Telemetry Techniques: A User Guide for Fisheries Research

Section 9.5: Bias from False-Positive Detections and Strategies for their Removal in Studies Using Telemetry

John W. Beeman and Russell W. Perry

doi: https://doi.org/10.47886/9781934874264.ch22

The use of radio and acoustic telemetry to study aquatic animals has flourished since the 1950s and 1960s (see Section 1). Electronic data-logging receivers are commonly used in both types of active telemetry to record the presence of transmitters in the detection field formed by one or more antennas or hydrophones. As described in Sections 5.1 and 7.1, the path of a transmitter signal to a telemetry receiver can be influenced by many factors and the received signal is not always detected or correctly assigned. It should be of no surprise to users of active telemetry systems that not all records in telemetry receivers are from tagged fish and not all tagged fish are recorded when present.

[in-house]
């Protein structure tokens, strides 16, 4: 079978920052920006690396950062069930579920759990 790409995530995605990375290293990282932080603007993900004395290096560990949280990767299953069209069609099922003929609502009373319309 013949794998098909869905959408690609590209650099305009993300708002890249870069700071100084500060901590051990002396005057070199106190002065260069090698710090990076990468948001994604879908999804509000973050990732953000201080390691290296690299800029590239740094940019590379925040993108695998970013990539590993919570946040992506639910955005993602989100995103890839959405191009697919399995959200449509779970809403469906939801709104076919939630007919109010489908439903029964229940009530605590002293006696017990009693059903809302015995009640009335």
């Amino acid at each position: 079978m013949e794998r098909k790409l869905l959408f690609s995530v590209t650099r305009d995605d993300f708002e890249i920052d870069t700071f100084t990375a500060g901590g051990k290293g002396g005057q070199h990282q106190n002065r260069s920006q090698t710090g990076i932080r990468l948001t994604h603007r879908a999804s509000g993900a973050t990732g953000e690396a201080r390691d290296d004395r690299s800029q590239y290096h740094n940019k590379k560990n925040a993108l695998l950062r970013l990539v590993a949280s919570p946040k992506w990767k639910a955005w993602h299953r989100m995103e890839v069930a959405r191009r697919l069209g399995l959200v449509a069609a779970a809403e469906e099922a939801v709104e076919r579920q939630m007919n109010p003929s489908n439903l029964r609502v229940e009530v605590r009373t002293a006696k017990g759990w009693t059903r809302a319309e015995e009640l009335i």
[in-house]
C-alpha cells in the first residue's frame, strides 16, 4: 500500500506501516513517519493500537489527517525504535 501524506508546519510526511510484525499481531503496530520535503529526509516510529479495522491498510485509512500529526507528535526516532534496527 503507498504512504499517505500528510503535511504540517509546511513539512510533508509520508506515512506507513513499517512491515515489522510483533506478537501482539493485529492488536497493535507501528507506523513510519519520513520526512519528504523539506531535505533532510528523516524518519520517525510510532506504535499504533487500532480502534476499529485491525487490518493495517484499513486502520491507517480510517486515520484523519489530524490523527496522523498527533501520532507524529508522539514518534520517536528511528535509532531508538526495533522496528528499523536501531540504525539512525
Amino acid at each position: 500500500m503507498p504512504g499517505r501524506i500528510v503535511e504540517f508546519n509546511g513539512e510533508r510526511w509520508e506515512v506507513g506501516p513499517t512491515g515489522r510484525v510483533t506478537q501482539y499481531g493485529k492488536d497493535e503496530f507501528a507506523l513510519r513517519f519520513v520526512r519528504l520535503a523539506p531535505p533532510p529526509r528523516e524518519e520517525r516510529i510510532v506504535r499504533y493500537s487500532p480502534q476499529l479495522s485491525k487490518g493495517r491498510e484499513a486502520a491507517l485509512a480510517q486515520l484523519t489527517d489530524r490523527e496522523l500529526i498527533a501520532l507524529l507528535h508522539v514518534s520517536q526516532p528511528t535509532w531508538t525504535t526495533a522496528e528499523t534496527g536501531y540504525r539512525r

Four types of observations are possible in data from telemetry receiving systems based on the binary nature of presence and absence (Table 1). True positives and true negatives are what one ideally expects from telemetry systems, but in most studies they are accompanied by false negatives (not recorded when present) and false positives (recorded when absent). False negatives arise due to a variety of causes, including insufficient detection area relative to transmitter pulse rate and fish travel speed, collisions between transmitters in the detection area, interference from ambient noise, or a received signal too weak to be recorded (see Sections 3, 5, and 7). The probability of false negatives can be calculated as (1–detection probability) and can be estimated with proper study design and incorporated into estimates of fish presence (see Sections 7.2 and 9.2).